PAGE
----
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dc.contributor.author
Burdon, Francis J.
dc.contributor.author
Reyes, Marta
dc.contributor.author
Alder, Alfredo C.
dc.contributor.author
Joss, Adriano
dc.contributor.author
Ort, Christoph
dc.contributor.author
Räsänen, Katja
dc.contributor.author
Jokela, Jukka
dc.contributor.author
Eggen, Rik I.L.
dc.contributor.author
Stamm, Christian
dc.date.accessioned
2019-06-14T16:55:32Z
dc.date.available
2017-06-12T07:00:24Z
dc.date.available
2019-06-14T16:55:32Z
dc.date.issued
2016-06
dc.identifier.other
10.1002/ece3.2165
en_US
dc.identifier.uri
http://hdl.handle.net/20.500.11850/117095
dc.identifier.doi
10.3929/ethz-b-000117095
dc.description.abstract
Human land uses and population growth represent major global threats to biodiversity and ecosystem services. Understanding how biological communities respond to multiple drivers of human‐induced environmental change is fundamental for conserving ecosystems and remediating degraded habitats. Here, we used a replicated ‘real‐world experiment’ to study the responses of invertebrate communities to wastewater perturbations across a land‐use intensity gradient in 12 Swiss streams. We used different taxonomy and trait‐based community descriptors to establish the most sensitive indicators detecting impacts and to help elucidate potential causal mechanisms of change. First, we predicted that streams in catchments adversely impacted by human land‐uses would be less impaired by wastewater inputs because their invertebrate communities should be dominated by pollution‐tolerant taxa (‘environmental context’). Second, we predicted that the negative effects of wastewater on stream invertebrate communities should be larger in streams that receive proportionally more wastewater (‘magnitude of disturbance’). In support of the ‘environmental context’ hypothesis, we found that change in the Saprobic Index (a trait‐based indicator of tolerance to organic pollution) was associated with upstream community composition; communities in catchments with intensive agricultural land uses (e.g., arable cropping and pasture) were generally more resistant to eutrophication associated with wastewater inputs. We also found support for the ‘magnitude of disturbance’ hypothesis. The SPEAR Index (a trait‐based indicator of sensitivity to pesticides) was more sensitive to the relative input of effluent, suggesting that toxic influences of wastewater scale with dilution. Whilst freshwater pollution continues to be a major environmental problem, our findings highlight that the same anthropogenic pressure (i.e., inputs of wastewater) may induce different ecological responses depending on the environmental context and community metrics used. Thus, remediation strategies aiming to improve stream ecological status (e.g., rehabilitating degraded reaches) need to consider upstream anthropogenic influences and the most appropriate indicators of restoration success.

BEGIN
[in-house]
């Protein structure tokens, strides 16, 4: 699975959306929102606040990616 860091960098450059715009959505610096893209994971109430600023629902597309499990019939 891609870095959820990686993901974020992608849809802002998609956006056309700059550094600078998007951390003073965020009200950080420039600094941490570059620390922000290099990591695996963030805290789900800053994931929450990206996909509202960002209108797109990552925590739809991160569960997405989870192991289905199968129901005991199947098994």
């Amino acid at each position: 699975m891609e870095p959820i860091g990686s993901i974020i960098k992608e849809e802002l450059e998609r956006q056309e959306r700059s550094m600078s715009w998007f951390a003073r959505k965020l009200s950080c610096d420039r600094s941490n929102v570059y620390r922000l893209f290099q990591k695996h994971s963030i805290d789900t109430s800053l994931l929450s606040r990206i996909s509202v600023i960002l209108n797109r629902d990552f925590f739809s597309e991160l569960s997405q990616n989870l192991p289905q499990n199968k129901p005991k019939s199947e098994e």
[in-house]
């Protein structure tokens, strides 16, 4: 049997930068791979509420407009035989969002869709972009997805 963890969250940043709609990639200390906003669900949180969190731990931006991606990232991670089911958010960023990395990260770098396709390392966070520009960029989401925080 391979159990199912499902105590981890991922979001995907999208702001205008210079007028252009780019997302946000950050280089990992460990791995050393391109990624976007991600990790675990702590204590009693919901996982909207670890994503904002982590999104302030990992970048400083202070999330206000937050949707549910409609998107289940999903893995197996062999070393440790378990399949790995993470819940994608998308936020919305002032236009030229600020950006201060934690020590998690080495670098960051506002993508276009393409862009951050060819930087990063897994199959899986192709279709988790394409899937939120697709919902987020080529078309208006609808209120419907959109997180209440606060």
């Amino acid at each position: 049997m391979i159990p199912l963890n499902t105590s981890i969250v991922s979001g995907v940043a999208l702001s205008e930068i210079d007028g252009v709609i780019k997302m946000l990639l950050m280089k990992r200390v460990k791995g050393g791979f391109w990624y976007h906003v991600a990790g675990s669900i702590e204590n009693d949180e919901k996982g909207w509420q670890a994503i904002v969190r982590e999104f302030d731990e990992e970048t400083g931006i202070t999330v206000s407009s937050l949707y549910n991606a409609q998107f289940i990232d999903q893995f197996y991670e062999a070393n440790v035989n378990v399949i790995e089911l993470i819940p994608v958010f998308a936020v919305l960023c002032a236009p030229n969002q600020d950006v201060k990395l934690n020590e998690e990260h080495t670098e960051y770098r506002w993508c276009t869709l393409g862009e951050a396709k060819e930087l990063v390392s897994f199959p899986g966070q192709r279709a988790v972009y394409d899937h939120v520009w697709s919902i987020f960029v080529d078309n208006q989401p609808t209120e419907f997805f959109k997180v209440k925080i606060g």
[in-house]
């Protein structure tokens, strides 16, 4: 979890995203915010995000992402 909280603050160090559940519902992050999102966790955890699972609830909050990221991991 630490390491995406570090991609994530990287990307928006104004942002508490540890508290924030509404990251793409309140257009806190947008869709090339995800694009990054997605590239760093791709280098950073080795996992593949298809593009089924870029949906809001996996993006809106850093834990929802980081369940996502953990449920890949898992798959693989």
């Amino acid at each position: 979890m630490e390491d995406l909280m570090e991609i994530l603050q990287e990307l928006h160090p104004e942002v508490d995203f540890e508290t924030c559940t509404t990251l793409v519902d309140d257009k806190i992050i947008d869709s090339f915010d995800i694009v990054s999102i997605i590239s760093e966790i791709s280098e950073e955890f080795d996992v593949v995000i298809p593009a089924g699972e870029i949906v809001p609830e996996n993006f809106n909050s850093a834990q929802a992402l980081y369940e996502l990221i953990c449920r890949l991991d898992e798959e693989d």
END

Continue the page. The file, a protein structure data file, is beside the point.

en_US
dc.format
application/pdf
en_US
dc.language.iso
en
en_US
dc.publisher
John Wiley & Sons Ltd.
en_US
dc.rights.uri
http://creativecommons.org/licenses/by/4.0/
dc.subject
Land use
en_US
dc.subject
Macroinvertebrates
en_US
dc.subject
Multiple stressors
en_US
dc.subject
Pollution
en_US
dc.subject
Resistance
en_US
dc.subject
Sensitivity
en_US
dc.title
Environmental context and magnitude of disturbance influence trait-mediated community responses to wastewater in streams
en_US
dc.type
Journal Article
dc.rights.license
Creative Commons Attribution 4.0 International
dc.date.published
2016-05-12
ethz.journal.title
Ecology and Evolution
ethz.journal.volume
6
en_US
ethz.journal.issue
12
en_US
ethz.pages.start
3923
en_US
ethz.pages.end
3939
en_US
ethz.version.deposit
publishedVersion
en_US
ethz.identifier.wos
ethz.identifier.scopus
ethz.identifier.nebis
007041168
ethz.publication.place
S.l.
en_US
ethz.publication.status
published
en_US
ethz.leitzahl
ETH Zürich::00002 - ETH Zürich::00012 - Lehre und Forschung::00007 - Departemente::02350 - Dep. Umweltsystemwissenschaften / Dep. of Environmental Systems Science::02720 - Institut für Integrative Biologie / Institute of Integrative Biology::03705 - Jokela, Jukka / Jokela, Jukka
en_US
ethz.leitzahl.certified
ETH Zürich::00002 - ETH Zürich::00012 - Lehre und Forschung::00007 - Departemente::02350 - Dep. Umweltsystemwissenschaften / Dep. of Environmental Systems Science::02720 - Institut für Integrative Biologie / Institute of Integrative Biology::03705 - Jokela, Jukka / Jokela, Jukka
ethz.date.deposited
2017-06-12T07:02:10Z
ethz.source
ECIT
ethz.identifier.importid
imp593654721cf4284169
ethz.ecitpid
pub:178993
ethz.eth
yes
en_US
ethz.availability
Open access
en_US
ethz.rosetta.installDate
2017-07-26T05:48:30Z
ethz.rosetta.lastUpdated
2019-06-14T16:55:41Z
ethz.rosetta.versionExported
true
ethz.COinS
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